"Roman Candle" turns 20: Secrets of Elliott Smith's accidental masterpiece (slideshow)
Elliott and the friends with whom he recorded in middle school in Texas (photo courtesy of Dan Pickering)
If you want to vanquish the enemy, render him absurd. Most recent case in point? The viral stardom of University of California, Davis, police Lt. John Pike. A week ago, you didn’t know his name. Now, he’s Pepper Spray Cop. And Pepper Spray Cop is considerably more entertaining than Lt. John Pike.
Lt. John Pike, as the world was made painfully aware last Friday, is the officer who pepper sprayed a phalanx of peacefully linked protesters who refused to move from the university’s quad. The gung-ho Pike, it should be noted, was swiftly joined by several of his similarly pepper-spray-happy cohorts. But it was the image of him and his confident, casual, almost bored delivery of a torrent of orange that ignited outrage — and then, inevitably, parody.
By Monday, Pike was rocking more memes than a Weezer video. Behold @PepperSprayCop, the man who says things like “just sprayed a can of Right Guard in my dog’s snout” and “PSSSSSHHHTTTT!” on Twitter. There’s also advice columnist Lt. John Pike, currently dispensing wisdom like it was mace on his own blog. The only downside to our latter-day Dear Abby? His repertoire of methods for dealing with a mailman who delivers after 5 p.m., for subduing feral cats, or for deciding what kind of car to buy all tend to run toward the singular theme of “Try pepper spraying him until his eyes bleed.”
But easily the most Facebook wall-ready appropriation of Pike’s moment of infamy has been his sudden, often hilariously Photoshopped appearance “cracking down on so many famous moments in history.” The cleverest have already been neatly gathered on the Pepper Spraying Cop Tumblr, which depicts Pike unleashing his orange rain in the midst of Picasso’s “Guernica” and “Washington Crossing the Delaware,” upon a noble George Bailey, and, of course, the deeply troubled star of Munch’s “The Scream.” Sample caption, accompanying an image of Pike going to town on Rosa Parks: “Sitting is a perfectly peaceful form of activism. What are they gonna do about somebody calmly sitting down to make a pointAUUUAHAHAGHAGHAGHGHGHGH.”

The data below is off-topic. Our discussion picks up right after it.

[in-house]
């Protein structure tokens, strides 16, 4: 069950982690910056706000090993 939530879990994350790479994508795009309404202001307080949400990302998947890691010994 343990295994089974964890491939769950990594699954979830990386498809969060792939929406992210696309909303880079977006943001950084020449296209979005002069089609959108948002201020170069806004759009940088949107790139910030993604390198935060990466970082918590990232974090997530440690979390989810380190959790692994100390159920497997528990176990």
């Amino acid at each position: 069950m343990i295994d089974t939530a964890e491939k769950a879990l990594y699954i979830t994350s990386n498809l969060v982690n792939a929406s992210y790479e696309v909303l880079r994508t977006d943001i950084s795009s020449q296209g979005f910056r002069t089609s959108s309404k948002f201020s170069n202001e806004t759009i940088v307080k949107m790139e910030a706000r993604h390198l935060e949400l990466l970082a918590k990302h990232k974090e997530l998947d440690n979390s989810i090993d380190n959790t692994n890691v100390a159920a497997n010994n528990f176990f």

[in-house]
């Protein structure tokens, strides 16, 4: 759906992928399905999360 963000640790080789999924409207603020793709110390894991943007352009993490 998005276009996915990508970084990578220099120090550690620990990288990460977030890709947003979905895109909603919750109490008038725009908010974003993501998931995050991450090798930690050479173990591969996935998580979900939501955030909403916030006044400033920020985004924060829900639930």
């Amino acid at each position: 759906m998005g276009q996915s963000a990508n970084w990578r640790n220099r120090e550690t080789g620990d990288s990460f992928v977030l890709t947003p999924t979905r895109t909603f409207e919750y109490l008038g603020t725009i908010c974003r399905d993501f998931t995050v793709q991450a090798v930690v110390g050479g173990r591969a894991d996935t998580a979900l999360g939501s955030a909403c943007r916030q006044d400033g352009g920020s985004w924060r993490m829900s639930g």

Why has Pepper Spray Cop become so popular, so quickly? Maybe because like Disaster Girl, Pike is so easy to insert into any situation. Or maybe because there’s something inherently so-wrong-it’s-right about Cindy Lou Who getting the business end of a can of whup-ass. But there’s more to it.
There is nothing at all funny about the nightmare events at U.C. Davis on Nov. 18. One of the protesters allegedly suffered nerve damage and has yet to find out whether the effects will be permanent. Another was reportedly taken to the hospital after the spray triggered an asthma attack. And beyond the physical injuries to a hoard of nonviolent individuals gathering in protest, the shock, disgust and institutional distrust many individuals around the world feel right now will linger long after the eyes of the victims have stopped burning.
But as Megan Garber pointed out Monday for the Nieman Journalism Lab, there’s power in the way that instantly iconic image of Pike — so cool, so brazen — has become something unto itself. It’s something that “demands, in trending topic terms, attention.” And whereas once the old maxim used to be that comedy is tragedy plus time, who has time anymore?
Instead, what we have is the meme. And yes, it’s dopey and pretty juvenile. But for as long as we’ve been human, we’ve had satire. We turn to the Onion after 9/11 to make us laugh at one of the worst human disasters in our nation’s history. We cling to Colbert and Stewart, groping to make mockery of the bad news of the day. Even Harry Potter had to learn a “riddikulus” spell to chase away the boggarts. Humor gives us context. It shrinks the monsters down to size. It can’t make a guy with an itchy trigger finger and an inflated sense of purpose any less real a threat, but it diminishes his power to scare us. And when we’re not afraid, that’s when we find the courage to stand up again.
We don’t laugh at the Pikes of the world because we are not incensed at their abuses of power, or because we don’t take their actions seriously. We do it because we take them very seriously, indeed. But without billy clubs and guns and tear gas, sometimes, laughter is the only weapon we’ve got.
Heatmiser publicity shot (L-R: Tony Lash, Brandt Peterson, Neil Gust, Elliott Smith) (photo courtesy of JJ Gonson photography)
Elliott and JJ Gonson (photo courtesy of JJ Gonson photography)
"Stray" 7-inch, Cavity Search Records (photo courtesy of JJ Gonson photography)
Elliott's Hampshire College ID photo, 1987
Elliott with "Le Domino," the guitar he used on "Roman Candle" (courtesy of JJ Gonson photography)
Full "Roman Candle" record cover (courtesy of JJ Gonson photography)
Elliott goofing off in Portland (courtesy of JJ Gonson photography)
Heatmiser (L-R: Elliott Smith, Neil Gust, Tony Lash, Brandt Peterson)(courtesy of JJ Gonson photography)
The Greenhouse Sleeve -- Cassette sleeve from Murder of Crows release, 1988, with first appearance of Condor Avenue (photo courtesy of Glynnis Fawkes)